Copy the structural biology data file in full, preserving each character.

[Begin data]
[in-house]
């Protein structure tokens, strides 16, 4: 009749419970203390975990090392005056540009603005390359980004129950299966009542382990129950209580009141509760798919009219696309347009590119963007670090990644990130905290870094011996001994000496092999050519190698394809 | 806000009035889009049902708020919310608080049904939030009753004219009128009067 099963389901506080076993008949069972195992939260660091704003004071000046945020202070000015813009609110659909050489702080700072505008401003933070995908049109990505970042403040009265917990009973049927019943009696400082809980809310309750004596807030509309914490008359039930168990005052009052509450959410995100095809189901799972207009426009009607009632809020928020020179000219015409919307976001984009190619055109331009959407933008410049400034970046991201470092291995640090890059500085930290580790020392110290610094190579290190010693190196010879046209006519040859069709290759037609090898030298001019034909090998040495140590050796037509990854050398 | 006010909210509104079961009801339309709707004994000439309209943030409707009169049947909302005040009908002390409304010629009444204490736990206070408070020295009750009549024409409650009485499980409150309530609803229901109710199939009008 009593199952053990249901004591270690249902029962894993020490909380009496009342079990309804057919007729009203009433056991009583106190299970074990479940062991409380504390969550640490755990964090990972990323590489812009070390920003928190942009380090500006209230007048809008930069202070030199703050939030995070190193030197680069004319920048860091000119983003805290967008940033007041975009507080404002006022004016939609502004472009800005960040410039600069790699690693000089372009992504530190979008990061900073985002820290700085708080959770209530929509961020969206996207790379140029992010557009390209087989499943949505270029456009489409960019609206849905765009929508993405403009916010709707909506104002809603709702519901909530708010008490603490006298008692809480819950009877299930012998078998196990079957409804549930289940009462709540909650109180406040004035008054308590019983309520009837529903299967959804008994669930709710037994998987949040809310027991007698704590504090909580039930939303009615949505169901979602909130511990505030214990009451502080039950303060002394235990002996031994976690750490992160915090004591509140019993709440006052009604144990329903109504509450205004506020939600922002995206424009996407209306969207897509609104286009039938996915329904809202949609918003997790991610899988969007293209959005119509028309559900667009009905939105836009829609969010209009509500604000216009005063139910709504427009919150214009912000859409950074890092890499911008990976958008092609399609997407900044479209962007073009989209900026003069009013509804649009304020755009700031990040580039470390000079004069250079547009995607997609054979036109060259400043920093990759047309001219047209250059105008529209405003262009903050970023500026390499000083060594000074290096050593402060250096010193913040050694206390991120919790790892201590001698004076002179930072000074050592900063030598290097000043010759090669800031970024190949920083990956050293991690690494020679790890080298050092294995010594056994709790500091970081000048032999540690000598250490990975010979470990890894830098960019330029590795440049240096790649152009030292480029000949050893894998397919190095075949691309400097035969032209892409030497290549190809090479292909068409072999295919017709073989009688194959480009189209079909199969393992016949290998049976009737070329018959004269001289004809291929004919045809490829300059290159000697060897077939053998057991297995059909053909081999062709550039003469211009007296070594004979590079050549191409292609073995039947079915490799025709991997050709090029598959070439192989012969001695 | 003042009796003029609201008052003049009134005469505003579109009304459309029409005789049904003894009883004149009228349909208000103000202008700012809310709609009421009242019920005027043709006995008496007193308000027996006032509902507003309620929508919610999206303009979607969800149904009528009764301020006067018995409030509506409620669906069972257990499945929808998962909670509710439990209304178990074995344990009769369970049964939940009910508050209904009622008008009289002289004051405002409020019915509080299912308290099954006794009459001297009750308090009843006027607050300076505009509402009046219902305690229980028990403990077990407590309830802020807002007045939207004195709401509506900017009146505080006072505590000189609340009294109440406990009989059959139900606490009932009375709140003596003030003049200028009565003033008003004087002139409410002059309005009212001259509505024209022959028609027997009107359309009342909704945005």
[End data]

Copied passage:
[in-house]
């Protein structure tokens, strides 16, 4: 009749419970203390975990090392005056540009603005390359980004129950299966009542382990129950209580009141509760798919009219696309347009590119963007670090990644990130905290870094011996001994000496092999050519190698394809 | 806000009035889009049902708020919310608080049904939030009753004219009128009067 099963389901506080076993008949069972195992939260660091704003004071000046945020202070000015813009609110659909050489702080700072505008401003933070995908049109990505970042403040009265917990009973049927019943009696400082809980809310309750004596807030509309914490008359039930168990005052009052509450959410995100095809189901799972207009426009009607009632809020928020020179000219015409919307976001984009190619055109331009959407933008410049400034970046991201470092291995640090890059500085930290580790020392110290610094190579290190010693190196010879046209006519040859069709290759037609090898030298001019034909090998040495140590050796037509990854050398 | 006010909210509104079961009801339309709707004994000439309209943030409707009169049947909302005040009908002390409304010629009444204490736990206070408070020295009750009549024409409650009485499980409150309530609803229901109710199939009008 009593199952053990249901004591270690249902029962894993020490909380009496009342079990309804057919007729009203009433056991009583106190299970074990479940062991409380504390969550640490755990964090990972990323590489812009070390920003928190942009380090500006209230007048809008930069202070030199703050939030995070190193030197680069004319920048860091000119983003805290967008940033007041975009507080404002006022004016939609502004472009800005960040410039600069790699690693000089372009992504530190979008990061900073985002820290700085708080959770209530929509961020969206996207790379140029992010557009390209087989499943949505270029456009489409960019609206849905765009929508993405403009916010709707909506104002809603709702519901909530708010008490603490006298008692809480819950009877299930012998078998196990079957409804549930289940009462709540909650109180406040004035008054308590019983309520009837529903299967959804008994669930709710037994998987949040809310027991007698704590504090909580039930939303009615949505169901979602909130511990505030214990009451502080039950303060002394235990002996031994976690750490992160915090004591509140019993709440006052009604144990329903109504509450205004506020939600922002995206424009996407209306969207897509609104286009039938996915329904809202949609918003997790991610899988969007293209959005119509028309559900667009009905939105836009829609969010209009509500604000216009005063139910709504427009919150214009912000859409950074890092890499911008990976958008092609399609997407900044479209962007073009989209900026003069009013509804649009304020755009700031990040580039470390000079004069250079547009995607997609054979036109060259400043920093990759047309001219047209250059105008529209405003262009903050970023500026390499000083060594000074290096050593402060250096010193913040050694206390991120919790790892201590001698004076002179930072000074050592900063030598290097000043010759090669800031970024190949920083990956050293991690690494020679790890080298050092294995010594056994709790500091970081000048032999540690000598250490990975010979470990890894830098960019330029590795440049240096790649152009030292480029000949050893894998397919190095075949691309400097035969032209892409030497290549190809090479292909068409072999295919017709073989009688194959480009189209079909199969393992016949290998049976009737070329018959004269001289004809291929004919045809490829300059290159000697060897077939053998057991297995059909053909081999062709550039003469211009007296070594004979590079050549191409292609073995039947079915490799025709991997050709090029598959070439192989012969001695 | 003042009796003029609201008052003049009134005469505003579109009304459309029409005789049904003894009883004149009228349909208000103000202008700012809310709609009421009242019920005027043709006995008496007193308000027996006032509902507003309620929508919610999206303009979607969800149904009528009764301020006067018995409030509506409620669906069972257990499945929808998962909670509710439990209304178990074995344990009769369970049964939940009910508050209904009622008008009289002289004051405002409020019915509080299912308290099954006794009459001297009750308090009843006027607050300076505009509402009046219902305690229980028990403990077990407590309830802020807002007045939207004195709401509506900017009146505080006072505590000189609340009294109440406990009989059959139900606490009932009375709140003596003030003049200028009565003033008003004087002139409410002059309005009212001259509505024209022959028609027997009107359309009342909704945005």